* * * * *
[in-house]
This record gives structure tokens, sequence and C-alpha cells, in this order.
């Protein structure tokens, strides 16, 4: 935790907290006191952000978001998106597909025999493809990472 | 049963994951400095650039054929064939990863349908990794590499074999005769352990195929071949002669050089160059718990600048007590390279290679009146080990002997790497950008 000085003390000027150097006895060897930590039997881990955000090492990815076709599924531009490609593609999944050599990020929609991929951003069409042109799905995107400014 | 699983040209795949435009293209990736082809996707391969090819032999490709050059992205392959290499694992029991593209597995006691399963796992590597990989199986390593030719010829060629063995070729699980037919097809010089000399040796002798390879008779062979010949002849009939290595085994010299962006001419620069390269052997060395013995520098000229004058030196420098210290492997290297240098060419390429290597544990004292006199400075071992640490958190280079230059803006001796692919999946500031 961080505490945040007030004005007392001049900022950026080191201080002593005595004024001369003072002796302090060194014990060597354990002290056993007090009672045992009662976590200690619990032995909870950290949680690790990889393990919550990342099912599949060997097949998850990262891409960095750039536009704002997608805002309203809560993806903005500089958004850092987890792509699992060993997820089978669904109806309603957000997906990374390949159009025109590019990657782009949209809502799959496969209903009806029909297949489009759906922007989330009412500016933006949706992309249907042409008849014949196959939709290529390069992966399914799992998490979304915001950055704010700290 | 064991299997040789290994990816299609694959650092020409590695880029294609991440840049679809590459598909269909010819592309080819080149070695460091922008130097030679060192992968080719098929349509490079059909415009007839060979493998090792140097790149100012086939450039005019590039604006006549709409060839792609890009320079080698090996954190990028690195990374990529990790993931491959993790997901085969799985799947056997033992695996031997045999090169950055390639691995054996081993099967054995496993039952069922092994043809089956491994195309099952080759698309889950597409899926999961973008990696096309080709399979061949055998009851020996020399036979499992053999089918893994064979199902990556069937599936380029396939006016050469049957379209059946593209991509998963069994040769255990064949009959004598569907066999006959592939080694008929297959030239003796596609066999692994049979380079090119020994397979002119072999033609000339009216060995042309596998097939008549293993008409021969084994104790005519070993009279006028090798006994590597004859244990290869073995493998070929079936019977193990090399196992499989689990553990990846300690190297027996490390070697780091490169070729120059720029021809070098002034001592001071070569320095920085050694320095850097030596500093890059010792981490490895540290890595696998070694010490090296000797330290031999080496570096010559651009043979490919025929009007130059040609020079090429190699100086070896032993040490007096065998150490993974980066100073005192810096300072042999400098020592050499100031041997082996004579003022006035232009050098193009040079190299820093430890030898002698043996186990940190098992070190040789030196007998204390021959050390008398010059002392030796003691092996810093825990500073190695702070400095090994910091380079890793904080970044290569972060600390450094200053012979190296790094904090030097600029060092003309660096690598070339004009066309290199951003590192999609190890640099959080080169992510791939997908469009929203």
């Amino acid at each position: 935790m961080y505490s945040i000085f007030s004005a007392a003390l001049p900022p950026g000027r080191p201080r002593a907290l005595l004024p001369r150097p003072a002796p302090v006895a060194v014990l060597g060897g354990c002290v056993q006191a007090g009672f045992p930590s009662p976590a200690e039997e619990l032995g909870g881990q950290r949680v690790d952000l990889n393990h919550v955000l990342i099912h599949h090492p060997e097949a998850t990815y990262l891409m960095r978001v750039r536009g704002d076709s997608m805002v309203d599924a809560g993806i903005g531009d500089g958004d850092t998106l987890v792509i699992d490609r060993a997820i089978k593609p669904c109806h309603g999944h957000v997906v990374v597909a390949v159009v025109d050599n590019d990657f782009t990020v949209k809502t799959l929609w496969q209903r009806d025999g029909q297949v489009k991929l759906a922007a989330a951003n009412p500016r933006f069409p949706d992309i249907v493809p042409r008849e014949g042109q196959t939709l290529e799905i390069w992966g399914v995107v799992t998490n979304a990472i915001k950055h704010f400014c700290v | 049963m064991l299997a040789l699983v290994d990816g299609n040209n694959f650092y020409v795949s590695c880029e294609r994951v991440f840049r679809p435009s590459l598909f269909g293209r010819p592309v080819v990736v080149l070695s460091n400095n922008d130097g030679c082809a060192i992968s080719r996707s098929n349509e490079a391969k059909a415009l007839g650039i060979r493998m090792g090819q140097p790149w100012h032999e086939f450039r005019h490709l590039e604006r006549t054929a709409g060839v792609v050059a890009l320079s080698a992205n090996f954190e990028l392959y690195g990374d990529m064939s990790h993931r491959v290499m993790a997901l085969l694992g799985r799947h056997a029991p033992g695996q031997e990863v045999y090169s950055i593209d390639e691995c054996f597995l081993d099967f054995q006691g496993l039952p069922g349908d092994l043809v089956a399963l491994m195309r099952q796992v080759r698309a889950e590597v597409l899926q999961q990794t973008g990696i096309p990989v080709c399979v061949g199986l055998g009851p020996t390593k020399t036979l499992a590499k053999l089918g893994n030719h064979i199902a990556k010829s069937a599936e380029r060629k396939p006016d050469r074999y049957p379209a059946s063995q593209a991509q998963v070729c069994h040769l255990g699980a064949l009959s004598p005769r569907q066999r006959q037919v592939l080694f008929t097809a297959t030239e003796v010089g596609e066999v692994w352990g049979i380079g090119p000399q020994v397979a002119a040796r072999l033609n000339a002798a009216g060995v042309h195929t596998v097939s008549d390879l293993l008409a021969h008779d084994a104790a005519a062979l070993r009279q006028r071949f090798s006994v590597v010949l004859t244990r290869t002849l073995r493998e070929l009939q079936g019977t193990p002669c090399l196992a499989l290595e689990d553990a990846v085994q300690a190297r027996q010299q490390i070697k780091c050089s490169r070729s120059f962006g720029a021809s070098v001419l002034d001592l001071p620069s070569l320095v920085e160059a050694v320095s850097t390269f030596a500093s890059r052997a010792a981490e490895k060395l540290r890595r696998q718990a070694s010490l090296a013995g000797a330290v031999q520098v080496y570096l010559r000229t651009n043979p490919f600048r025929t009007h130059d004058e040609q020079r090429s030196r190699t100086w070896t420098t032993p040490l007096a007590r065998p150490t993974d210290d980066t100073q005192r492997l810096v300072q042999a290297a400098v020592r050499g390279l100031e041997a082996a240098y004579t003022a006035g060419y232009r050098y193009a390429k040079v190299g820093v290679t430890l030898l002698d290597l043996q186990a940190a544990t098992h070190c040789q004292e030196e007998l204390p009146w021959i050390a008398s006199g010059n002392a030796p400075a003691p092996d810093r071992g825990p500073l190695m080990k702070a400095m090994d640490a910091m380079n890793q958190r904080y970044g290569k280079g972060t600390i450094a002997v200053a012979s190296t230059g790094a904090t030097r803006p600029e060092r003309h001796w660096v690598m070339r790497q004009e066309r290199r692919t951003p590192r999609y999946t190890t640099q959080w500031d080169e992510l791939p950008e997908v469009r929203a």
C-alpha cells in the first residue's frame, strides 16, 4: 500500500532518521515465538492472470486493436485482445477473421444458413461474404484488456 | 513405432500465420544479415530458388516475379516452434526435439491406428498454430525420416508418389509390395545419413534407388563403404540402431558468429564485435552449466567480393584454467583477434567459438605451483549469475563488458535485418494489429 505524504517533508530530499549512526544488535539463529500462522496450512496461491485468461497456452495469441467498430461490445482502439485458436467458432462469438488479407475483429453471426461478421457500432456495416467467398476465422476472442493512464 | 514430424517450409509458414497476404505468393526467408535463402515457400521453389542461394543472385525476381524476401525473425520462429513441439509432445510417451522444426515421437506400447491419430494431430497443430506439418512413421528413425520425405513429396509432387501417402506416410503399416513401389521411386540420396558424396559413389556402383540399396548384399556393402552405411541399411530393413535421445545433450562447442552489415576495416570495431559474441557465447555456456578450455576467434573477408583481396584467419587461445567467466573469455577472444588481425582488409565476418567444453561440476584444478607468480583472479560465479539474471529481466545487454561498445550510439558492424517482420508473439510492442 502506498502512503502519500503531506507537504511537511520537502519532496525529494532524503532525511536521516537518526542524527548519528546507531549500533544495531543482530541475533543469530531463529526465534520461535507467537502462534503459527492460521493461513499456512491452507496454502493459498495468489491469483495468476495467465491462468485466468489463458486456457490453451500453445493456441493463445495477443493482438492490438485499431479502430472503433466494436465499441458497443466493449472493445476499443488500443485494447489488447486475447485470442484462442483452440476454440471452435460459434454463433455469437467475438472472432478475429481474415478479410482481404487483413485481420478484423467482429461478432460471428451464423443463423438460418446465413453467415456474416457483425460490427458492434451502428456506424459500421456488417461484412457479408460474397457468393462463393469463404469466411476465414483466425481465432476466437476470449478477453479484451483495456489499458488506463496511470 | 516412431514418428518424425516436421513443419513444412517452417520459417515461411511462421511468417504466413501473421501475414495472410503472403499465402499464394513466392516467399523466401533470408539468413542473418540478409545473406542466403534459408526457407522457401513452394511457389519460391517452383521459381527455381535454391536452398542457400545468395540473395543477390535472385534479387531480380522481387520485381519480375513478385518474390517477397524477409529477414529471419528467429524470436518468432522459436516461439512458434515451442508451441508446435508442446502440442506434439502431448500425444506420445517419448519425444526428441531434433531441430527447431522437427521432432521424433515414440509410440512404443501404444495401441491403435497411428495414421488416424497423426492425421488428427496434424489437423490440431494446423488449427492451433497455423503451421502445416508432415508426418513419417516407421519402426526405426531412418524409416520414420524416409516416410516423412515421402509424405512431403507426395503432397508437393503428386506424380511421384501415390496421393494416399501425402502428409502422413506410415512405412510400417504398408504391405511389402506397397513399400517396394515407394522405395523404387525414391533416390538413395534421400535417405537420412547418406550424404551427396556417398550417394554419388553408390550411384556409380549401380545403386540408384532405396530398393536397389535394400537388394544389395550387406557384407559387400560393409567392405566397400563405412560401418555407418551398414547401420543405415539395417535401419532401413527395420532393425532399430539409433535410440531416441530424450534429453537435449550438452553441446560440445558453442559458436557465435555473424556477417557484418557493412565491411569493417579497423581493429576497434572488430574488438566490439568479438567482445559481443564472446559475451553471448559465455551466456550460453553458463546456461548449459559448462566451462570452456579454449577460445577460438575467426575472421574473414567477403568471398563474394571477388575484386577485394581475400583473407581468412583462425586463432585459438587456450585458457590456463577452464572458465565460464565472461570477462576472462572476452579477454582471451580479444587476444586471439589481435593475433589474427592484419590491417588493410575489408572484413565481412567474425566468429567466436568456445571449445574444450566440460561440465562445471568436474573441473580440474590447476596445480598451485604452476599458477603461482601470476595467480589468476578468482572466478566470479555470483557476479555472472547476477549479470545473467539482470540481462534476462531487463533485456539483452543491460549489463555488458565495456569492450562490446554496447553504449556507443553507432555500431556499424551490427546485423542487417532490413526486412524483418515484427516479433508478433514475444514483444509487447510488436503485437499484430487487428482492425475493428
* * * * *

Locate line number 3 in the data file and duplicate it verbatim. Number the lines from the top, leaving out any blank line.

């Protein structure tokens, strides 16, 4: 935790907290006191952000978001998106597909025999493809990472 | 049963994951400095650039054929064939990863349908990794590499074999005769352990195929071949002669050089160059718990600048007590390279290679009146080990002997790497950008 000085003390000027150097006895060897930590039997881990955000090492990815076709599924531009490609593609999944050599990020929609991929951003069409042109799905995107400014 | 699983040209795949435009293209990736082809996707391969090819032999490709050059992205392959290499694992029991593209597995006691399963796992590597990989199986390593030719010829060629063995070729699980037919097809010089000399040796002798390879008779062979010949002849009939290595085994010299962006001419620069390269052997060395013995520098000229004058030196420098210290492997290297240098060419390429290597544990004292006199400075071992640490958190280079230059803006001796692919999946500031 961080505490945040007030004005007392001049900022950026080191201080002593005595004024001369003072002796302090060194014990060597354990002290056993007090009672045992009662976590200690619990032995909870950290949680690790990889393990919550990342099912599949060997097949998850990262891409960095750039536009704002997608805002309203809560993806903005500089958004850092987890792509699992060993997820089978669904109806309603957000997906990374390949159009025109590019990657782009949209809502799959496969209903009806029909297949489009759906922007989330009412500016933006949706992309249907042409008849014949196959939709290529390069992966399914799992998490979304915001950055704010700290 | 064991299997040789290994990816299609694959650092020409590695880029294609991440840049679809590459598909269909010819592309080819080149070695460091922008130097030679060192992968080719098929349509490079059909415009007839060979493998090792140097790149100012086939450039005019590039604006006549709409060839792609890009320079080698090996954190990028690195990374990529990790993931491959993790997901085969799985799947056997033992695996031997045999090169950055390639691995054996081993099967054995496993039952069922092994043809089956491994195309099952080759698309889950597409899926999961973008990696096309080709399979061949055998009851020996020399036979499992053999089918893994064979199902990556069937599936380029396939006016050469049957379209059946593209991509998963069994040769255990064949009959004598569907066999006959592939080694008929297959030239003796596609066999692994049979380079090119020994397979002119072999033609000339009216060995042309596998097939008549293993008409021969084994104790005519070993009279006028090798006994590597004859244990290869073995493998070929079936019977193990090399196992499989689990553990990846300690190297027996490390070697780091490169070729120059720029021809070098002034001592001071070569320095920085050694320095850097030596500093890059010792981490490895540290890595696998070694010490090296000797330290031999080496570096010559651009043979490919025929009007130059040609020079090429190699100086070896032993040490007096065998150490993974980066100073005192810096300072042999400098020592050499100031041997082996004579003022006035232009050098193009040079190299820093430890030898002698043996186990940190098992070190040789030196007998204390021959050390008398010059002392030796003691092996810093825990500073190695702070400095090994910091380079890793904080970044290569972060600390450094200053012979190296790094904090030097600029060092003309660096690598070339004009066309290199951003590192999609190890640099959080080169992510791939997908469009929203």